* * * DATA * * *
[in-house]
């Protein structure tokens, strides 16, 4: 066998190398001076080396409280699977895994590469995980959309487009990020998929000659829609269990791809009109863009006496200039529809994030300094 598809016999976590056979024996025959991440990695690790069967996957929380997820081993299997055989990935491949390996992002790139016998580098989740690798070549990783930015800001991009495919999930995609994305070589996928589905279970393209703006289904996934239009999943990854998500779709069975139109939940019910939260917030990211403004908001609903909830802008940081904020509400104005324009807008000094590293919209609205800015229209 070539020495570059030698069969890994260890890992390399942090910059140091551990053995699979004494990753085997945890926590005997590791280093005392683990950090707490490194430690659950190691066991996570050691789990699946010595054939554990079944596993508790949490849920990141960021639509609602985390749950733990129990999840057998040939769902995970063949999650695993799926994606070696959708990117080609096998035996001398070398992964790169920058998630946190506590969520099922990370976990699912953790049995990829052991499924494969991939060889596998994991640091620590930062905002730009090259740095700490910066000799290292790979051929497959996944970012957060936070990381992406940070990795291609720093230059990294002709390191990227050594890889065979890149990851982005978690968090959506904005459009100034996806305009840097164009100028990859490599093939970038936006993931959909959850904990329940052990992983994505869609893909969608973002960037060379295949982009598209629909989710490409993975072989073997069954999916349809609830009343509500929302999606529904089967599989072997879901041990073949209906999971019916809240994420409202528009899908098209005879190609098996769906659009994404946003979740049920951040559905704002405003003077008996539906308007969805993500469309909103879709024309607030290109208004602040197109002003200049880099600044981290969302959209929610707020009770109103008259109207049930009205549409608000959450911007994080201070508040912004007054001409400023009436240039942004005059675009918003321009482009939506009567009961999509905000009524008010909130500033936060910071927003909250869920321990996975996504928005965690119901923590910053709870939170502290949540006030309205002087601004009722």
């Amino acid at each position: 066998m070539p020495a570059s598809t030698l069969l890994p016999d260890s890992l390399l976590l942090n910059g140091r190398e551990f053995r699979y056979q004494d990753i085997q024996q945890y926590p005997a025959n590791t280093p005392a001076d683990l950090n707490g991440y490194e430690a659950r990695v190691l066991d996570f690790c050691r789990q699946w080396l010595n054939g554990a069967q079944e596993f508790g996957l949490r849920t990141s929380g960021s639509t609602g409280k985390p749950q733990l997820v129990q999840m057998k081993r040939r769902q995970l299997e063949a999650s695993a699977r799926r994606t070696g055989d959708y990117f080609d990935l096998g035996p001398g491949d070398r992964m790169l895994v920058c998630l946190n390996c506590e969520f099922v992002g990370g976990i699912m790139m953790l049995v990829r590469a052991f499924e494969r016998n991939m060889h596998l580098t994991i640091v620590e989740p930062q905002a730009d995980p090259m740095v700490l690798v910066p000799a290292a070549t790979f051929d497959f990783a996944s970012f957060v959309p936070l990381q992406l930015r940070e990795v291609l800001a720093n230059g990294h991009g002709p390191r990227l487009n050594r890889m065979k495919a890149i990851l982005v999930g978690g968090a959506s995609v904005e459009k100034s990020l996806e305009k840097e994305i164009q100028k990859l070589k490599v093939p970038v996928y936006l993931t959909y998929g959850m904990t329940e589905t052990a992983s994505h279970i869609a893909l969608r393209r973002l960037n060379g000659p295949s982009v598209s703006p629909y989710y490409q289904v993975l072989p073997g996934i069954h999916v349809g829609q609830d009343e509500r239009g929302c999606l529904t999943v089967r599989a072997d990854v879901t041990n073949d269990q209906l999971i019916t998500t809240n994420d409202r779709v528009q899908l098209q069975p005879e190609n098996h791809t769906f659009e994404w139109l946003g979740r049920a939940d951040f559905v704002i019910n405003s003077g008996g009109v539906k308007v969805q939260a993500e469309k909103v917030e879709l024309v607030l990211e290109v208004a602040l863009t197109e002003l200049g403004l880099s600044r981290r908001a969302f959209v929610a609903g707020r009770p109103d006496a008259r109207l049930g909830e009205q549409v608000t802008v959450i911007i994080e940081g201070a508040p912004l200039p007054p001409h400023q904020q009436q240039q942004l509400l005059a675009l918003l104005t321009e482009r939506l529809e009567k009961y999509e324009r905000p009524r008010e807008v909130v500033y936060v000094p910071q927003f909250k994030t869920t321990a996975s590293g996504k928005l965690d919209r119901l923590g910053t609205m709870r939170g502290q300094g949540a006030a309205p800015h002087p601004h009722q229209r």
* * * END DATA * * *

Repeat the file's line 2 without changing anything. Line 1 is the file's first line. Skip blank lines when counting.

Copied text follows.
């Protein structure tokens, strides 16, 4: 066998190398001076080396409280699977895994590469995980959309487009990020998929000659829609269990791809009109863009006496200039529809994030300094 598809016999976590056979024996025959991440990695690790069967996957929380997820081993299997055989990935491949390996992002790139016998580098989740690798070549990783930015800001991009495919999930995609994305070589996928589905279970393209703006289904996934239009999943990854998500779709069975139109939940019910939260917030990211403004908001609903909830802008940081904020509400104005324009807008000094590293919209609205800015229209 070539020495570059030698069969890994260890890992390399942090910059140091551990053995699979004494990753085997945890926590005997590791280093005392683990950090707490490194430690659950190691066991996570050691789990699946010595054939554990079944596993508790949490849920990141960021639509609602985390749950733990129990999840057998040939769902995970063949999650695993799926994606070696959708990117080609096998035996001398070398992964790169920058998630946190506590969520099922990370976990699912953790049995990829052991499924494969991939060889596998994991640091620590930062905002730009090259740095700490910066000799290292790979051929497959996944970012957060936070990381992406940070990795291609720093230059990294002709390191990227050594890889065979890149990851982005978690968090959506904005459009100034996806305009840097164009100028990859490599093939970038936006993931959909959850904990329940052990992983994505869609893909969608973002960037060379295949982009598209629909989710490409993975072989073997069954999916349809609830009343509500929302999606529904089967599989072997879901041990073949209906999971019916809240994420409202528009899908098209005879190609098996769906659009994404946003979740049920951040559905704002405003003077008996539906308007969805993500469309909103879709024309607030290109208004602040197109002003200049880099600044981290969302959209929610707020009770109103008259109207049930009205549409608000959450911007994080201070508040912004007054001409400023009436240039942004005059675009918003321009482009939506009567009961999509905000009524008010909130500033936060910071927003909250869920321990996975996504928005965690119901923590910053709870939170502290949540006030309205002087601004009722």